BANKSTOWN, NSW — The Sydney community came together on 22nd July for an extraordinary High Tea event, a collaborative effort between Tender Loving Care Disability Services and the Canterbury Bankstown Chamber of Commerce (CBCC). Held at The William Inglis Hotel, the event celebrated mentorship and community empowerment, uniting esteemed leaders, industry experts, and community members in an afternoon of insightful discussions and shared aspirations for a brighter future.
The event’s highlight was the presence of a distinguished panel of speakers who brought a wealth of experience and knowledge to the table. Yasser Zaki, Global CEO of Tender Loving Care, and Athena Manley, Chief of Strategy and Chief of Staff at AON Risk Services, provided invaluable insights from the corporate world.
Dr Michelle Cull, Associate Professor at Western Sydney University, brought a deep understanding of academia, and Dai Le, Federal Member for Fowler, shared her perspective as a prominent political figure.
The overarching theme of the event was the profound impact of mentorship on community development. Each speaker underscored the pivotal role that mentorship plays in guiding individuals towards personal and collective growth. They collectively emphasised how mentorship, often viewed as a one-on-one relationship, ripples out to foster a sense of belonging and achievement within the entire community.
Yasser Zaki, in his address, shared deeply personal insights on the transformative power of mentorship. He expressed TLC’s dedication to strengthening and uplifting the communities they serve.
Athena Manley, as AON’s Chief of Strategy and Chief of Staff, offered a unique perspective on the role of businesses in community growth. Her talk resonated with attendees, emphasising that businesses have a responsibility beyond profit margins — they are integral to the fabric of their communities.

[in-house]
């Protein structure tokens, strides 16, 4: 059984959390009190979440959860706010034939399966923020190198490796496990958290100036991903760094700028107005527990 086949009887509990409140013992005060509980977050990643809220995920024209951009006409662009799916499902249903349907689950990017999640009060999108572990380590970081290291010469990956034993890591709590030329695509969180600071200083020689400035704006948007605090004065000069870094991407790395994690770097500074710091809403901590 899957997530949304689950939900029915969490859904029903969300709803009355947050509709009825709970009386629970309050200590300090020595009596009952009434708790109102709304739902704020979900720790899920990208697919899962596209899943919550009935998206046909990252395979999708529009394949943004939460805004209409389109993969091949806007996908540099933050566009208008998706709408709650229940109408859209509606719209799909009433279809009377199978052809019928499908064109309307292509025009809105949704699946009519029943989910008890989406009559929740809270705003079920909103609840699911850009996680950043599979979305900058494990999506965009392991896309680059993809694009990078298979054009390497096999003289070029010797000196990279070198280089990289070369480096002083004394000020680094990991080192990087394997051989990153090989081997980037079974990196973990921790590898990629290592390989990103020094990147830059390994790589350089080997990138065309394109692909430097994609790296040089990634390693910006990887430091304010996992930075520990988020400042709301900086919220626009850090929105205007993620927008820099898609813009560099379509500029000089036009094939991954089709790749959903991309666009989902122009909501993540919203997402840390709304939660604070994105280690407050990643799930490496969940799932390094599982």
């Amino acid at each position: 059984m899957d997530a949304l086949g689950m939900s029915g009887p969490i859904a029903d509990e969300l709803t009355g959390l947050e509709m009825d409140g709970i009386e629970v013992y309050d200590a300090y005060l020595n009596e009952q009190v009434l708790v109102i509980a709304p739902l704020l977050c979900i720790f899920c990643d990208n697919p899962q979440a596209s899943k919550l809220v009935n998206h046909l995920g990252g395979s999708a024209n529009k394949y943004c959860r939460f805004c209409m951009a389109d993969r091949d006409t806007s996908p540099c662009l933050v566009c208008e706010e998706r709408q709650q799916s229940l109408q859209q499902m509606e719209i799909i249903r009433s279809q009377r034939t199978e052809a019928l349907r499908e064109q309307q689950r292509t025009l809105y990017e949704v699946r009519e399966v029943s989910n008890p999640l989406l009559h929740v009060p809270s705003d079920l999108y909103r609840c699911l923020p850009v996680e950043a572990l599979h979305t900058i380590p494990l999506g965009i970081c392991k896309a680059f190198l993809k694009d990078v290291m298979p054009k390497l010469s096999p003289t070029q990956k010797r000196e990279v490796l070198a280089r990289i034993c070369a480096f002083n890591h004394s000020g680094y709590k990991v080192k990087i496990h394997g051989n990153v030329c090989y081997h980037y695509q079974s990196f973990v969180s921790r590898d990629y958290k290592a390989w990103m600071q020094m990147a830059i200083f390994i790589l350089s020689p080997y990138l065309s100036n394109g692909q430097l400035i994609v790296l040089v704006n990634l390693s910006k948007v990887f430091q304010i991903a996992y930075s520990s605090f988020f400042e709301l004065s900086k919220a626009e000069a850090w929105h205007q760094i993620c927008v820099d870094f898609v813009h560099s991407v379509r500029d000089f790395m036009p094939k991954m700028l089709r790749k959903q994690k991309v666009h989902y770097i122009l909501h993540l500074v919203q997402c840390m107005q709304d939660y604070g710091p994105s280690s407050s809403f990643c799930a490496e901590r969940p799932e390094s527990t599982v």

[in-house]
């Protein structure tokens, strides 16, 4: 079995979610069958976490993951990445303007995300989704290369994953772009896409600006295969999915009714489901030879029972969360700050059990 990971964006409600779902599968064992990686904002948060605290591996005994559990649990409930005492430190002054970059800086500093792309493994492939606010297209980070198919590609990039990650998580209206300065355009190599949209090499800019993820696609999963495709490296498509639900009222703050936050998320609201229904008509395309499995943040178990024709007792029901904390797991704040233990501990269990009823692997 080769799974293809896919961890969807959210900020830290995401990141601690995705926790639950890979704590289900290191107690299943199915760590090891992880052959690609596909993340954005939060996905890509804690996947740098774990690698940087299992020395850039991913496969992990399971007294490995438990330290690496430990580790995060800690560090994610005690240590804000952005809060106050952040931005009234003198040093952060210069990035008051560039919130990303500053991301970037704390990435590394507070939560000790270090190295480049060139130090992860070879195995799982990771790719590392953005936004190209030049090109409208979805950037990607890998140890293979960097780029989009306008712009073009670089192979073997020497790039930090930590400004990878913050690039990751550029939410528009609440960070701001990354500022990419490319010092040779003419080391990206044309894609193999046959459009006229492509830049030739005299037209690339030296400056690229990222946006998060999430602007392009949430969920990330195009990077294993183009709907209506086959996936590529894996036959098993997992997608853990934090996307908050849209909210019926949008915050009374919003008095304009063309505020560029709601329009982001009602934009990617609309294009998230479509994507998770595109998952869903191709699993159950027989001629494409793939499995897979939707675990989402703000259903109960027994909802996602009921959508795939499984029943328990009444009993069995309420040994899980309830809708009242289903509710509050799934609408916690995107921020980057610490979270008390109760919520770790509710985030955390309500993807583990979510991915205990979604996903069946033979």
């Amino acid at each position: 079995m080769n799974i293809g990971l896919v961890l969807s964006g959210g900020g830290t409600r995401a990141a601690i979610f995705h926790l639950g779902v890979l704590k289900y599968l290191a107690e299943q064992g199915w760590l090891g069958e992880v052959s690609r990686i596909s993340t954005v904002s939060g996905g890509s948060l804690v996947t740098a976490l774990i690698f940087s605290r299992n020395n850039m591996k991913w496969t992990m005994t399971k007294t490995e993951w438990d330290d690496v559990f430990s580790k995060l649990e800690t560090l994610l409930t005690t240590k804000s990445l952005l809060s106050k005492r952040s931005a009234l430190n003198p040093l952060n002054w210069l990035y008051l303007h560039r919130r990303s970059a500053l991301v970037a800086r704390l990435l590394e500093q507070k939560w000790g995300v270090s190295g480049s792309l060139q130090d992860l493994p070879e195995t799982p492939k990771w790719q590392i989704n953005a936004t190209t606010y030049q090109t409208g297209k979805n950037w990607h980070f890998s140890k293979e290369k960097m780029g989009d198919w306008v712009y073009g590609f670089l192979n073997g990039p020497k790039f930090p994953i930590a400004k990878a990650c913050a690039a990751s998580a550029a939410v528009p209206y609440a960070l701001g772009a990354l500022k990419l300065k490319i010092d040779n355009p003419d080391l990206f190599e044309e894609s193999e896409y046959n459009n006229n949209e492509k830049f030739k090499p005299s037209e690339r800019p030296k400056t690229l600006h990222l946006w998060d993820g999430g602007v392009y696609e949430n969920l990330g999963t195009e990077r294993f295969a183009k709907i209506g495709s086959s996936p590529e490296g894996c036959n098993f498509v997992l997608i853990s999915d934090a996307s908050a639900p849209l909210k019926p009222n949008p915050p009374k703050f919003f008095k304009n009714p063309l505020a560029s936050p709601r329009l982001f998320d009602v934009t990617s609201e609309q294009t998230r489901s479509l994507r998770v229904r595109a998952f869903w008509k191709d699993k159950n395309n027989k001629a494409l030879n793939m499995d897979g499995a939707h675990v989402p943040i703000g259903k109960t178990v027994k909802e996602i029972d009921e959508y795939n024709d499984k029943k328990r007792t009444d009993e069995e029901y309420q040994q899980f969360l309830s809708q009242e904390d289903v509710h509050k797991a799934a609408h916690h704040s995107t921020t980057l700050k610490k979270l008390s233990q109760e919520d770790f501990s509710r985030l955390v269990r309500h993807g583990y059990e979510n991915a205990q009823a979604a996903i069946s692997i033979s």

Dr Michelle Cull, a renowned figure in academia, enlightened the audience on the crucial role of educational institutions in shaping minds and driving community development. Her appeal for a collaborative approach to education left an indelible mark on the audience, highlighting the symbiotic relationship between learning institutions and the communities they serve.
Dai Le, MP, lent her voice to an often-overlooked aspect of mentorship — its role in aiding immigrants and refugees to seamlessly integrate into their new communities. Her speech highlighted how mentorship acts as a powerful tool in fostering community growth and cohesion, especially for those who may face additional challenges in adapting to a new environment.
The High Tea event transcended its role as a gathering; it emerged as a platform for sharing knowledge, building connections, and fostering a profound sense of unity within the community. Attendees, ranging from established professionals to eager students, left the event inspired and equipped with actionable takeaways to further contribute to community growth.
Yasser Zaki shared a powerful insight, “The transformative power of mentorship is the cornerstone of community growth. It’s through guidance and support that individuals flourish. As a result, the entire communities thrive.”
The High Tea event organised by Tender Loving Care Disability Services and Canterbury Bankstown Chamber of Commerce (CBCC) stands as a testament to the power of collaboration and shared vision. It was a resounding success, bringing together thought leaders and community members in a shared commitment to mentorship and community growth. The event symbolised the potential for positive change when communities unite towards a common goal.